3rd June 2015 Mileage 17.8 (28.6km) Whitney Creek (766.3) to Budds Creek (784.1) via Forester Pass
Today is Forester Pass day. The highest section of trail on the Pacific Crest Trail and Jon Muir Trail. A white frost covered the nearby meadow. It didn’t seem to bother grazing Mule Deer. Again it was cold. I set off hiking in the morning wearing every item of clothing that I had with me. Progressively I stripped layers of clothing off as the thermometer started to climb.
By 8.30am I stopped next to a clean clear mountain stream to rest and have my second breakfast for the day. I was about 30 minutes ahead of our group. Slowly they arrived. First Mr & Mrs Smith, then Hummingbird, Bearly and Teflon. We loaded up on calories for the long climb ahead.
First we ascended above the trees to Bighorn Plateau. An expansive flat meadow that teemed with Marmots. These rabbit sized creatures have a curious habit, on occasion of twirling their tails like a propeller when they walk. Or standing on their rear legs and yelling high pitched squealing noises.
The trail temporarily entered a pine forest near Tyndell Creek where we either had lunch or third breakfast. As much energy as possible was needed for the high altitude climb ahead.
Climbing Forester Pass
Forester Pass is at 13098 feet and is the highest and by reputation the most difficult pass of the Pacific Crest Trail and Jon Muir Trail. As I approached Forester Pass I tried and failed to find any sign of a trail from a distance. Because Forester Pass was on the PCT and JMT I expected it to be easy to see in the distance but it was not.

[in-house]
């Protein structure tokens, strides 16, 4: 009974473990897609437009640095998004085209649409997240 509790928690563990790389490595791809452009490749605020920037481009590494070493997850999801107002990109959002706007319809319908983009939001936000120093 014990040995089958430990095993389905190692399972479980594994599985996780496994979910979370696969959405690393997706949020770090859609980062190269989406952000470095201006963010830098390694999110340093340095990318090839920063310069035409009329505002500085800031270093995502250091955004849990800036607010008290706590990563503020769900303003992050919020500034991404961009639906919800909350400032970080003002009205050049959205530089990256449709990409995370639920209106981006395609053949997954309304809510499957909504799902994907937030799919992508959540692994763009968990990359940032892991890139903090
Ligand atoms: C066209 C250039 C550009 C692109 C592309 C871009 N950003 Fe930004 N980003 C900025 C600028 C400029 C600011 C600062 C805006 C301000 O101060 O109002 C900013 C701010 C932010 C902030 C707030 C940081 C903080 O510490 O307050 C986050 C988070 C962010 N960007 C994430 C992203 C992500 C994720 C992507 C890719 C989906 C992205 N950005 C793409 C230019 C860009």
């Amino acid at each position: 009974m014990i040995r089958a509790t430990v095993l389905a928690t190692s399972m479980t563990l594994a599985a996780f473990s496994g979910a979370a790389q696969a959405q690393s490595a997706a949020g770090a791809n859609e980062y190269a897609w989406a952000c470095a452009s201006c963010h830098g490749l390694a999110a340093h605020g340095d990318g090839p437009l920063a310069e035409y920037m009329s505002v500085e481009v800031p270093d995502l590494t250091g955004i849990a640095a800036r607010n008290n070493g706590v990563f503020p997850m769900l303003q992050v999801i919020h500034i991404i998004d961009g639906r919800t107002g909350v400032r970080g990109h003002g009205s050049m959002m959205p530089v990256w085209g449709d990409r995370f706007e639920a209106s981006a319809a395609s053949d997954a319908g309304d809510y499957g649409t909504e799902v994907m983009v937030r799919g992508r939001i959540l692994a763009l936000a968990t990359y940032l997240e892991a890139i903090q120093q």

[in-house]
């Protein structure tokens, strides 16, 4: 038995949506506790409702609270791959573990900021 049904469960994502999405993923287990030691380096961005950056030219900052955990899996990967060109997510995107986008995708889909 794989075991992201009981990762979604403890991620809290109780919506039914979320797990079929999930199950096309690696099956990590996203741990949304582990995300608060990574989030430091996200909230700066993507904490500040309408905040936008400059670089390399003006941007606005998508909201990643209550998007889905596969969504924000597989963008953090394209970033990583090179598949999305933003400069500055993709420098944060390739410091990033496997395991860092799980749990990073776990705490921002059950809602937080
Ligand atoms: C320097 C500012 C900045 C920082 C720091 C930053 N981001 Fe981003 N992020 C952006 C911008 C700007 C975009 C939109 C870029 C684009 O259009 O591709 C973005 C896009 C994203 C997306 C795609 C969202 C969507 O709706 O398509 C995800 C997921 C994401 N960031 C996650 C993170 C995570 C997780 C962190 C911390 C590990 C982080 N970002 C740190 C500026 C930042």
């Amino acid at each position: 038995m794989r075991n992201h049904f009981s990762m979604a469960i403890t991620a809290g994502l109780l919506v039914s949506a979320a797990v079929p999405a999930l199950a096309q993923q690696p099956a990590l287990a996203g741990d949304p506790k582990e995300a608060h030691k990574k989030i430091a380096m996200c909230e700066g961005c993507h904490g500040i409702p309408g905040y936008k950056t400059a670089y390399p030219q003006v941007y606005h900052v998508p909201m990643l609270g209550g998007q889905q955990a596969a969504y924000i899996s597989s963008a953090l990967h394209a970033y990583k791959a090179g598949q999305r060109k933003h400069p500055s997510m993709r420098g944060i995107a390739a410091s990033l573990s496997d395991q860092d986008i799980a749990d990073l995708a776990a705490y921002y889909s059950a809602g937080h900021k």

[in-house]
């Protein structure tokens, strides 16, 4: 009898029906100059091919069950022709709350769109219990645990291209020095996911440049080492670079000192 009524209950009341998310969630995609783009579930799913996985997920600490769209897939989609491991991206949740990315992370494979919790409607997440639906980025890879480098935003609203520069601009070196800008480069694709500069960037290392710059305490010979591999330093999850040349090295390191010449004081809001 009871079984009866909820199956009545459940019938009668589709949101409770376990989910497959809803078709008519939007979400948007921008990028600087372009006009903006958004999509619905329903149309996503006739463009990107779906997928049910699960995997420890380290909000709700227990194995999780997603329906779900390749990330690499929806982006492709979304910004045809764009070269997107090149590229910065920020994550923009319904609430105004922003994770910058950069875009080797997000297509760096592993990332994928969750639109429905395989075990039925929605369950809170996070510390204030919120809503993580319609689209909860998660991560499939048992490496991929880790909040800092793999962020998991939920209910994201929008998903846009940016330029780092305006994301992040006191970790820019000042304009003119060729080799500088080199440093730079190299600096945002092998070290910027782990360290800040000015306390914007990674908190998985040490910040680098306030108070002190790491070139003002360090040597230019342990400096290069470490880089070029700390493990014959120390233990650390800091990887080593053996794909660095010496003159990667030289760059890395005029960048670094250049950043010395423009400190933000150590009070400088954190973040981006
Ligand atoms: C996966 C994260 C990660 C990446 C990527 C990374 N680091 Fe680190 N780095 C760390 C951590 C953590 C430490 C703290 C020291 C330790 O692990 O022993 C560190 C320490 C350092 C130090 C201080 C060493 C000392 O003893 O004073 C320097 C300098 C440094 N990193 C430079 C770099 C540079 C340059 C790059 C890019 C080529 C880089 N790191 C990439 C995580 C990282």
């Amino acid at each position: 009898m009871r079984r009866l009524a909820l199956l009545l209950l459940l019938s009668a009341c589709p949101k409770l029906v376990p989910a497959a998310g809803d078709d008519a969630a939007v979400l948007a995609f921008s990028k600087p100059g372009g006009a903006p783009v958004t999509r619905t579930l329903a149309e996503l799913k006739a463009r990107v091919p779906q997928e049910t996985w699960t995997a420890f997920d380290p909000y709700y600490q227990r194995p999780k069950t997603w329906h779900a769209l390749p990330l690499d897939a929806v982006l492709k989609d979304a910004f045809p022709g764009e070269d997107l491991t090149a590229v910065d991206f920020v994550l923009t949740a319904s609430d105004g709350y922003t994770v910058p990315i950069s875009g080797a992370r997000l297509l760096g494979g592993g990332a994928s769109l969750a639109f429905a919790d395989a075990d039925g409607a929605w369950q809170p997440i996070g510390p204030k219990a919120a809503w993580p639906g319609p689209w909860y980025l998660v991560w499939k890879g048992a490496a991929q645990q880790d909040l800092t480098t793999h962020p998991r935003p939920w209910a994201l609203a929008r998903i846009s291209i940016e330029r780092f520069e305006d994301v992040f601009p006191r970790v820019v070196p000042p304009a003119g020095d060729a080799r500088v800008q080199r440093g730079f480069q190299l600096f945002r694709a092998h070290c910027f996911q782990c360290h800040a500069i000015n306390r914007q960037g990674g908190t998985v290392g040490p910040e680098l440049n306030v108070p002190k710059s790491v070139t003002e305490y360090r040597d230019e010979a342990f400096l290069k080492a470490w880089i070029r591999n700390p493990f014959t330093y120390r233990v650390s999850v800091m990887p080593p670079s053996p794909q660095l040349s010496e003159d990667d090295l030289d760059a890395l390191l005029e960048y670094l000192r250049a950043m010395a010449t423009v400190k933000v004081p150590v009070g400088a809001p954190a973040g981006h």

We stopped at a mountain stream and pressed our lips into the water to drink. No need to filter this water we thought. The lakes on either side of the stream were still frozen.
At the bottom of the pass we walked over either a frozen lake or stream. We all heard the sound of water flowing underneath the ice we were walking over. It’s only a matter of time before an unfortunate hiker breaks through the ice.
There were jagged edged mountains on all three sides of me. It appeared impossible to cross any of them. Most had snow clinging to the roughest and sharpest sections of granite.
The climb up the pass was stunning. Despite the high altitude we were buzzing from the thrill of witnessing some of the most majestic alpine scenery I have ever seen. The trail was cut into the side of the granite cliffs. As I neared the top I paused to look around.
Below I could see three or four frozen lakes and a thin brown line that was the hiking trail. Above was a corniced slab of snow that was the pass. We bypassed this dangerous section of Forester Pass which was covered in snow by scrambling over the rock nearby. We were at the top and very pleased with ourselves.
Forester Pass Descent
Clouds were starting to form. First there were the ice cream looking clouds that would disappear soon after formation. Then there were the high sirrus clouds. They didn’t look too angry but I think the good spell of weather we have been having may come to an end!
The descent off Foresters Pass involved a lot of rock hopping and post holing through snow. Post Holing is the term used to describe when walking on snow and the feet sinks through the crust, sometimes up to the thighs or more. It can be slow and cold progress. Despite being cold and wet I loved the descent.
It was significantly colder on the north slope. We all layered up. It took over an hour to finally exit the snow patches and walk on the proper trail again. Despite ravenous hunger we all decided to continue several more miles to a campsite next to Budds Creek. I ate all the food I had left, with the exception of 3 granola bars which is for breakfast tomorrow and the only food I have left.
I learned one important lesson. Carry more food. I think I’ve lost around 2kg (5lb) in the last 7 days. I hope I have the energy to walk over another high pass to make it to town to resupply.